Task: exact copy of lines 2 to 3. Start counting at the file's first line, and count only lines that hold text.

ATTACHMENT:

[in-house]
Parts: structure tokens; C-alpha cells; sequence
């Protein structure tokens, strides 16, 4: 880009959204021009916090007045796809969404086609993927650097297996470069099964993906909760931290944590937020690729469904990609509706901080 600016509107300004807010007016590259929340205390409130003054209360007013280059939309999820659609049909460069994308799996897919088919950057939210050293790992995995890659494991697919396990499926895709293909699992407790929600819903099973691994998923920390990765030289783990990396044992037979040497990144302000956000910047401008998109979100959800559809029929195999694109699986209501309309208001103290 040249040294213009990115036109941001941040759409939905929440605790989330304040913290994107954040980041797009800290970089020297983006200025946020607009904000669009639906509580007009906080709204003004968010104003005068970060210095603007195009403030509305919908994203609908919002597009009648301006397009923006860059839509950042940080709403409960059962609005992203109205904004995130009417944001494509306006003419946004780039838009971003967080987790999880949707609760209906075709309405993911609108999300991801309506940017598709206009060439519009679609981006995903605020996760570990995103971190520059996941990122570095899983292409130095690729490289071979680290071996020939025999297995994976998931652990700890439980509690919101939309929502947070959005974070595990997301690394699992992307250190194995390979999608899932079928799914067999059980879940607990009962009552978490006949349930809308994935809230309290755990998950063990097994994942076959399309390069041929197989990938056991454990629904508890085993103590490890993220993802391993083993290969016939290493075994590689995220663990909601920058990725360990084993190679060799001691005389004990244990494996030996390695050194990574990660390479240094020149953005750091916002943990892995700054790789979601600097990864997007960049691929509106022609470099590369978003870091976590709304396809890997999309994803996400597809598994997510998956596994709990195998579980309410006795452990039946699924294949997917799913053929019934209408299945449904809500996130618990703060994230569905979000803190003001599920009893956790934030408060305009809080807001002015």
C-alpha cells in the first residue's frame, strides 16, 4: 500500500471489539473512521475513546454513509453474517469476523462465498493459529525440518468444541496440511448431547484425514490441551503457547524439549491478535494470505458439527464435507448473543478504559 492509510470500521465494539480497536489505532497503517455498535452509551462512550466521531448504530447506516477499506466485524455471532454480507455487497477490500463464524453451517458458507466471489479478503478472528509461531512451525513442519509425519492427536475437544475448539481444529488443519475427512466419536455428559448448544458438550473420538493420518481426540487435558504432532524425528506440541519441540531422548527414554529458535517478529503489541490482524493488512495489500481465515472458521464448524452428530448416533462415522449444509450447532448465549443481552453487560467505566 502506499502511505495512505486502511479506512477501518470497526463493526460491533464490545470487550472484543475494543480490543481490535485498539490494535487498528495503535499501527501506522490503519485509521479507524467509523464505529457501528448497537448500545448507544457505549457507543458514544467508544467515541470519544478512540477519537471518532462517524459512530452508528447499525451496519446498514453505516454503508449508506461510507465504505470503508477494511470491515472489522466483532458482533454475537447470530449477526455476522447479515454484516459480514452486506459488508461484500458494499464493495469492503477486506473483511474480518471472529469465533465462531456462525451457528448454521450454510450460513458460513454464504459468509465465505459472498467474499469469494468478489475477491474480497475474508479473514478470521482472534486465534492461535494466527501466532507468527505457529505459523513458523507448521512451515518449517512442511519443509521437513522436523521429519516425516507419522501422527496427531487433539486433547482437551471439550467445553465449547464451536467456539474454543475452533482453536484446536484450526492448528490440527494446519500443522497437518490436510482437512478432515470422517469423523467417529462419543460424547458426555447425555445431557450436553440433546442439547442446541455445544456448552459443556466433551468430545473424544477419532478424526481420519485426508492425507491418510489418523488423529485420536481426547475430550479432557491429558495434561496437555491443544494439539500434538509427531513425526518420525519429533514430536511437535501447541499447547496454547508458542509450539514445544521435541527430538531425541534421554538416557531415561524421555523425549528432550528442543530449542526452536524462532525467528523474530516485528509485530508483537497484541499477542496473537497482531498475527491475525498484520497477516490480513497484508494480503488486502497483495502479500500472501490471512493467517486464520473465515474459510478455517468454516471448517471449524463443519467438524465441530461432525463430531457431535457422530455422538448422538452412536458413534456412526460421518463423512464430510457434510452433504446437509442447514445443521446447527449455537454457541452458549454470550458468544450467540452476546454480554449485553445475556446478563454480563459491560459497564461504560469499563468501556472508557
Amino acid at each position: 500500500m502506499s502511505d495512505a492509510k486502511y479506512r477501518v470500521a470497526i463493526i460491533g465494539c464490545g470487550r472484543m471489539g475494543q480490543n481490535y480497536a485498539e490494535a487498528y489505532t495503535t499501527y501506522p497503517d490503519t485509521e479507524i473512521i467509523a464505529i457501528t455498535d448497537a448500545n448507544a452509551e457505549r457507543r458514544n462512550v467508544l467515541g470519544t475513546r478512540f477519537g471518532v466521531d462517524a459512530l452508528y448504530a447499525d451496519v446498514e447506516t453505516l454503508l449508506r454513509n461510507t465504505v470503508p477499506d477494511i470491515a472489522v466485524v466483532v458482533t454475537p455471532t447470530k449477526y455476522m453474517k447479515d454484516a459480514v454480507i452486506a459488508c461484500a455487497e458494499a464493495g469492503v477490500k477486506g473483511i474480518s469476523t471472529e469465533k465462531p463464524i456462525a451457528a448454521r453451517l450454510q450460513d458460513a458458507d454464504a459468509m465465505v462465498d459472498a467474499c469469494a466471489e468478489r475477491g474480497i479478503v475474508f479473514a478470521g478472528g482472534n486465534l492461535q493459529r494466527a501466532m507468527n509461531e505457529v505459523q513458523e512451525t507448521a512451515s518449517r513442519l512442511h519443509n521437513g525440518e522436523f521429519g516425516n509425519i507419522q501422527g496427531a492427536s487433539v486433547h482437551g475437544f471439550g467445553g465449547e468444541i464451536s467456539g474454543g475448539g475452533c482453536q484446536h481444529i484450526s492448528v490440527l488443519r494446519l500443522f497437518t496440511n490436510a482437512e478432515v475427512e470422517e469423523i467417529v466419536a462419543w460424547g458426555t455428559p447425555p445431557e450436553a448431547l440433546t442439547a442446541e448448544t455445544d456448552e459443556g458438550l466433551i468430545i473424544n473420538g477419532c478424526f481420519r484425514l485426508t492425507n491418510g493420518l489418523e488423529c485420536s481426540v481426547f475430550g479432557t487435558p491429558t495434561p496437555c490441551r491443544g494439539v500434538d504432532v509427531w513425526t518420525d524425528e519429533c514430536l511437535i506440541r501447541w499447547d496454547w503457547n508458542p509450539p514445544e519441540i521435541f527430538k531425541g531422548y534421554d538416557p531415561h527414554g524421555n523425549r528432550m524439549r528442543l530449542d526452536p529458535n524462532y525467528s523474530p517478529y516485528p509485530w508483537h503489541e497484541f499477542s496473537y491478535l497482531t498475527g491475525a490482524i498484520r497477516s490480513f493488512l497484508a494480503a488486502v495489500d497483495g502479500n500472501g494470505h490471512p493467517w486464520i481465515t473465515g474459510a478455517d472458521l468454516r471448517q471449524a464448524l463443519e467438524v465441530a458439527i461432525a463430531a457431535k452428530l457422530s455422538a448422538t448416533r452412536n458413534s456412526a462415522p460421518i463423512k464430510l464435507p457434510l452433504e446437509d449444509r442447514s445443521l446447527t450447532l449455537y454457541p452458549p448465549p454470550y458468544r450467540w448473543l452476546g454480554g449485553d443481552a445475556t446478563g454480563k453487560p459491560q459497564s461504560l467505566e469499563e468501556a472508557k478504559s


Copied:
Parts: structure tokens; C-alpha cells; sequence
């Protein structure tokens, strides 16, 4: 880009959204021009916090007045796809969404086609993927650097297996470069099964993906909760931290944590937020690729469904990609509706901080 600016509107300004807010007016590259929340205390409130003054209360007013280059939309999820659609049909460069994308799996897919088919950057939210050293790992995995890659494991697919396990499926895709293909699992407790929600819903099973691994998923920390990765030289783990990396044992037979040497990144302000956000910047401008998109979100959800559809029929195999694109699986209501309309208001103290 040249040294213009990115036109941001941040759409939905929440605790989330304040913290994107954040980041797009800290970089020297983006200025946020607009904000669009639906509580007009906080709204003004968010104003005068970060210095603007195009403030509305919908994203609908919002597009009648301006397009923006860059839509950042940080709403409960059962609005992203109205904004995130009417944001494509306006003419946004780039838009971003967080987790999880949707609760209906075709309405993911609108999300991801309506940017598709206009060439519009679609981006995903605020996760570990995103971190520059996941990122570095899983292409130095690729490289071979680290071996020939025999297995994976998931652990700890439980509690919101939309929502947070959005974070595990997301690394699992992307250190194995390979999608899932079928799914067999059980879940607990009962009552978490006949349930809308994935809230309290755990998950063990097994994942076959399309390069041929197989990938056991454990629904508890085993103590490890993220993802391993083993290969016939290493075994590689995220663990909601920058990725360990084993190679060799001691005389004990244990494996030996390695050194990574990660390479240094020149953005750091916002943990892995700054790789979601600097990864997007960049691929509106022609470099590369978003870091976590709304396809890997999309994803996400597809598994997510998956596994709990195998579980309410006795452990039946699924294949997917799913053929019934209408299945449904809500996130618990703060994230569905979000803190003001599920009893956790934030408060305009809080807001002015």